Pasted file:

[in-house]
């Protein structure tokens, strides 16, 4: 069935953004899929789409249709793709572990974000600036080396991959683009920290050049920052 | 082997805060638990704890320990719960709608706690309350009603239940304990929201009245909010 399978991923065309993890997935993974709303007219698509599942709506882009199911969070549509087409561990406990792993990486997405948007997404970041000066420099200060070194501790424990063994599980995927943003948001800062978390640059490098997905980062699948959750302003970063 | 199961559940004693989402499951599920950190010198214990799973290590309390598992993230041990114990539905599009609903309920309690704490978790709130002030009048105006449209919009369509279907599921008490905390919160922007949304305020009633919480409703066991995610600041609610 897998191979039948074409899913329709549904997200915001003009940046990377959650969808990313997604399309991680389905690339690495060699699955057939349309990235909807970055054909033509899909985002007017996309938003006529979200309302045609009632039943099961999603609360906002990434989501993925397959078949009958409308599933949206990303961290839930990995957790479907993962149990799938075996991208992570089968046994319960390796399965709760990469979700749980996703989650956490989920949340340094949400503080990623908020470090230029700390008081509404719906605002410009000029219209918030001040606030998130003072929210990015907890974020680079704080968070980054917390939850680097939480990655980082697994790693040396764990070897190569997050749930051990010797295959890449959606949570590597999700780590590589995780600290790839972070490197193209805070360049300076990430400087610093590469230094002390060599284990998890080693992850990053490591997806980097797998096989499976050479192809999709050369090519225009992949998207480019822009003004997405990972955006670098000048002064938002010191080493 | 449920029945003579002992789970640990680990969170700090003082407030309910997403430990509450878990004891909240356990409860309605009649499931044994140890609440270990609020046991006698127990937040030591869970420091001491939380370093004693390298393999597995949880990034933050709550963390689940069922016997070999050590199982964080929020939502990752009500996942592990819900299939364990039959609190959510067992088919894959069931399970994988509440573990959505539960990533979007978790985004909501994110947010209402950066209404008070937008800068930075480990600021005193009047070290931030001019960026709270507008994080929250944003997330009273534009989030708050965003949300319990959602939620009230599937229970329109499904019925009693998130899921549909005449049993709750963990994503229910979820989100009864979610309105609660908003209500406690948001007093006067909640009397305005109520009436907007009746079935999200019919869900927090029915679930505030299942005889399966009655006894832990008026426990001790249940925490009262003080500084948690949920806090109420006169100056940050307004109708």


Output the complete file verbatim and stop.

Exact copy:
[in-house]
């Protein structure tokens, strides 16, 4: 069935953004899929789409249709793709572990974000600036080396991959683009920290050049920052 | 082997805060638990704890320990719960709608706690309350009603239940304990929201009245909010 399978991923065309993890997935993974709303007219698509599942709506882009199911969070549509087409561990406990792993990486997405948007997404970041000066420099200060070194501790424990063994599980995927943003948001800062978390640059490098997905980062699948959750302003970063 | 199961559940004693989402499951599920950190010198214990799973290590309390598992993230041990114990539905599009609903309920309690704490978790709130002030009048105006449209919009369509279907599921008490905390919160922007949304305020009633919480409703066991995610600041609610 897998191979039948074409899913329709549904997200915001003009940046990377959650969808990313997604399309991680389905690339690495060699699955057939349309990235909807970055054909033509899909985002007017996309938003006529979200309302045609009632039943099961999603609360906002990434989501993925397959078949009958409308599933949206990303961290839930990995957790479907993962149990799938075996991208992570089968046994319960390796399965709760990469979700749980996703989650956490989920949340340094949400503080990623908020470090230029700390008081509404719906605002410009000029219209918030001040606030998130003072929210990015907890974020680079704080968070980054917390939850680097939480990655980082697994790693040396764990070897190569997050749930051990010797295959890449959606949570590597999700780590590589995780600290790839972070490197193209805070360049300076990430400087610093590469230094002390060599284990998890080693992850990053490591997806980097797998096989499976050479192809999709050369090519225009992949998207480019822009003004997405990972955006670098000048002064938002010191080493 | 449920029945003579002992789970640990680990969170700090003082407030309910997403430990509450878990004891909240356990409860309605009649499931044994140890609440270990609020046991006698127990937040030591869970420091001491939380370093004693390298393999597995949880990034933050709550963390689940069922016997070999050590199982964080929020939502990752009500996942592990819900299939364990039959609190959510067992088919894959069931399970994988509440573990959505539960990533979007978790985004909501994110947010209402950066209404008070937008800068930075480990600021005193009047070290931030001019960026709270507008994080929250944003997330009273534009989030708050965003949300319990959602939620009230599937229970329109499904019925009693998130899921549909005449049993709750963990994503229910979820989100009864979610309105609660908003209500406690948001007093006067909640009397305005109520009436907007009746079935999200019919869900927090029915679930505030299942005889399966009655006894832990008026426990001790249940925490009262003080500084948690949920806090109420006169100056940050307004109708």